Net Neutrality Links
I’ve added these links to the Net Neutrality Page today.
We are only beginning to understand on how subtle a communication system the functioning of an advanced industrial society is based — a communications system which we call the market and which turns out to be a more efficient mechanism for digesting dispersed information than any that man has deliberately designed.
When F.A. Hayek spoke these words more than thirty years ago in accepting the Nobel Prize for Economics, he was referring to the market as a communications system, a reflection of the increasing role of information as a driver of the economy. But these words also speak to the global communications system we call the Internet or cyberspace. While the individual elements of the Internet are designed by man, its growth and evolution has been almost organic, not unlike the development of the market Hayek described. Hayek devoted his career to championing markets over government planning, and his 1974 speech in Stockholm was no exception. His words ring true today as we hear of plans to impose limitations on this modern communications system, this market if you will, by the government in the form of network neutrality regulations.
The newspaper of record in our nation’s capital, The Washington Post, correctly observes that the rhetoric around net neutrality “has concealed more than it has illuminated.” However the reporter, Jeffrey Birnbaum, parrots elements of the carrier’s arguments in his column, “No Neutral Ground in This Internet Battle.” He fails to provide both sides of the argument in full, suggesting repeatedly that the carriers’ are the aggreived parties.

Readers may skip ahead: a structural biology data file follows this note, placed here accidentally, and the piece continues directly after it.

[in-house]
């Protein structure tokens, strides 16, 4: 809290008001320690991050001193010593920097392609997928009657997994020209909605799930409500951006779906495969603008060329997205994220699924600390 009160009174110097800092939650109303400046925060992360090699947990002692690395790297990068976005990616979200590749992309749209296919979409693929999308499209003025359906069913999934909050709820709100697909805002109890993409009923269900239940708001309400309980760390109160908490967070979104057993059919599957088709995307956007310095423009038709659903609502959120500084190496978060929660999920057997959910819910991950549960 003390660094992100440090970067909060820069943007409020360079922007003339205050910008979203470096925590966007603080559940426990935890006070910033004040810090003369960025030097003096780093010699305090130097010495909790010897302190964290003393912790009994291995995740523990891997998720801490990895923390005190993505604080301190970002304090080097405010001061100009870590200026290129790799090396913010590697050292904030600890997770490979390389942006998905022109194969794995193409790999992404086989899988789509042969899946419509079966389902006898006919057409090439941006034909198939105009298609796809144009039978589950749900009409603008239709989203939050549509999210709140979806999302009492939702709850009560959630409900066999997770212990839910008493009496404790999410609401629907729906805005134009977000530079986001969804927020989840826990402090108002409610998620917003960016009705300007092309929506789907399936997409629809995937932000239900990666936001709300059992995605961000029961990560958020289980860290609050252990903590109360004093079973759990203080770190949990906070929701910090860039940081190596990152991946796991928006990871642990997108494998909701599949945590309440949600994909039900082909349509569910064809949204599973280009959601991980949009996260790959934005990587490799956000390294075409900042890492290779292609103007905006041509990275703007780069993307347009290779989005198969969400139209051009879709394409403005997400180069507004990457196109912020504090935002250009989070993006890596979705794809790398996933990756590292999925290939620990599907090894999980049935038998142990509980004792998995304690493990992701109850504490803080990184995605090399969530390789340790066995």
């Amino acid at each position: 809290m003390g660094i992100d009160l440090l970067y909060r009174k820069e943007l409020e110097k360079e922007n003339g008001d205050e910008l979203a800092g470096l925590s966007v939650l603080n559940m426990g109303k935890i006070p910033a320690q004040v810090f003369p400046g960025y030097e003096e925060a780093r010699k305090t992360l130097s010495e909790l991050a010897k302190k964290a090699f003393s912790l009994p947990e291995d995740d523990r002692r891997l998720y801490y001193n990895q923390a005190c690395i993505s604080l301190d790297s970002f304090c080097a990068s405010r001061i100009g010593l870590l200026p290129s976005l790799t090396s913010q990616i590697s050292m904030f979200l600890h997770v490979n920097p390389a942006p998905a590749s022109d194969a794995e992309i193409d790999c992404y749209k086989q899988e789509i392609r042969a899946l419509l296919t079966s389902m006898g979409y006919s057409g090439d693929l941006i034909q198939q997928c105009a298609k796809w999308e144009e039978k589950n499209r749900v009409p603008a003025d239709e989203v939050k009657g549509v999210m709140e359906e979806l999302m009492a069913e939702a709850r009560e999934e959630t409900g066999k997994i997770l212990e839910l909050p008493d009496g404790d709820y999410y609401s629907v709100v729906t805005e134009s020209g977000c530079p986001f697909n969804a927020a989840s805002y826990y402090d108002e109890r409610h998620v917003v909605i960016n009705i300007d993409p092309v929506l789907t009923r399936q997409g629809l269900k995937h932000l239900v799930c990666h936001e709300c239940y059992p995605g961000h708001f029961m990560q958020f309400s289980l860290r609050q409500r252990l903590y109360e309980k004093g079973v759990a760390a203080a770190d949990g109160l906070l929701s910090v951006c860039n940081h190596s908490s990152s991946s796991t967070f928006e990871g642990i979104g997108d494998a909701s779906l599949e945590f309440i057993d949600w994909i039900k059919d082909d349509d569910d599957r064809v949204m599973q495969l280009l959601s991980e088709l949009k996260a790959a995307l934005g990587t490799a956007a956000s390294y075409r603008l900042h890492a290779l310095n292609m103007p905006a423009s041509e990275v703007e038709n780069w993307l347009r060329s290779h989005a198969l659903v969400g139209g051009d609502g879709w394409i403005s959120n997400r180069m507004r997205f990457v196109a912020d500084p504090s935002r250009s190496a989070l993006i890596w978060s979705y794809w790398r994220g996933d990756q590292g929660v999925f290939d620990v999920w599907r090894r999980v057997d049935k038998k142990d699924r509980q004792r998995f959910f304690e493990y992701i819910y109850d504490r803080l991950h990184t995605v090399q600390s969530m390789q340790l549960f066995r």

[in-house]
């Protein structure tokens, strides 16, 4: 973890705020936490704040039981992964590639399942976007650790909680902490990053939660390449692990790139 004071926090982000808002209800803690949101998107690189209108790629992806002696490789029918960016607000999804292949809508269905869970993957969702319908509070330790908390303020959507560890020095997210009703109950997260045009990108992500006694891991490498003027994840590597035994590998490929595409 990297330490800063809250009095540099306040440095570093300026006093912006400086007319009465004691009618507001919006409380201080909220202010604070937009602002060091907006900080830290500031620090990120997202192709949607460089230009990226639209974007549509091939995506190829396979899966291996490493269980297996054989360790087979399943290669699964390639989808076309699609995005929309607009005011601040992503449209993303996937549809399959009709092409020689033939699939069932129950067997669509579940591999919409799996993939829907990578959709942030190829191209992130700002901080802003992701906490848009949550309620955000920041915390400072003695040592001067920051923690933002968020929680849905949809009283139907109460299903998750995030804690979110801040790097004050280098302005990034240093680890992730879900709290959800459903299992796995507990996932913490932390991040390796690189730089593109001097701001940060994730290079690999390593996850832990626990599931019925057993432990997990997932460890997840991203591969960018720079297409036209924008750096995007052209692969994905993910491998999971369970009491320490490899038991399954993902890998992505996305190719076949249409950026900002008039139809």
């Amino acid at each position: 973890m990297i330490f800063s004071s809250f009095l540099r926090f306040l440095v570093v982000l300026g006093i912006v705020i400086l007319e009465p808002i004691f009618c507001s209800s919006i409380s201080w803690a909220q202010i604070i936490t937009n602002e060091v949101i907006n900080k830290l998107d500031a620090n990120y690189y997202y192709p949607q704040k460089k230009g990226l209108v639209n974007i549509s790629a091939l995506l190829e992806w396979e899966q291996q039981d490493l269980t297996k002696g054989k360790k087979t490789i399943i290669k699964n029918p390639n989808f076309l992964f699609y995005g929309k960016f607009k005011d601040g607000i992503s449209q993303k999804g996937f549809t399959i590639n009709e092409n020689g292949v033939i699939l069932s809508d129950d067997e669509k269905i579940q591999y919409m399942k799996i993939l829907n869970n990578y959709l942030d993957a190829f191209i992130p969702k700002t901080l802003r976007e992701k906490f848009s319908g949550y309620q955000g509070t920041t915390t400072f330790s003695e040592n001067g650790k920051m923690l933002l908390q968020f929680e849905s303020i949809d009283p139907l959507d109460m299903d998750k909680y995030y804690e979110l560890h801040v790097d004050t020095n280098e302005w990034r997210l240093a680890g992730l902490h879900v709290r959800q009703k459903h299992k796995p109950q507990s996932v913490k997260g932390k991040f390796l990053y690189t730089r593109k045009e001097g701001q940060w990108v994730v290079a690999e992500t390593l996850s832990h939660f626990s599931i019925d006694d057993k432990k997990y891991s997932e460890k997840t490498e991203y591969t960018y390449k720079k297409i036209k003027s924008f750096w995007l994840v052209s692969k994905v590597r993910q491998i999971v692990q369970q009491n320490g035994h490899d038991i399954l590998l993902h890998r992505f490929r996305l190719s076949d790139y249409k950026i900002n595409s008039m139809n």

Let’s begin with his definition of net neutrality:
Net neutrality, which is shorthand for network neutrality, is one of two possible answers to the following legislative question: Should cable and telephone companies be allowed to charge add-on fees to others for access to their networks.
Under a net-neutral system, the answer would be “no.” If net neutrality were to lose, the answer would be “yes.”
A very different definition of net neutrality than mine: . . .
As a U.S. Senate panel prepares for a vote on Net neutrality legislation this week, state attorneys general in New York and California are joining Internet companies in saying that network operators must not be permitted to prioritize certain broadband content and services.
In a letter sent Friday to the leaders of the U.S. Senate Commerce Committee, Attorney General Eliot Spitzer, a Democrat, urged the adoption of a proposal called the Internet Freedom Preservation Act. This is the first time that state officials have entered the Net neutrality debate.
–ME “Liz” Strauss
NET NEUTRALITY PAGE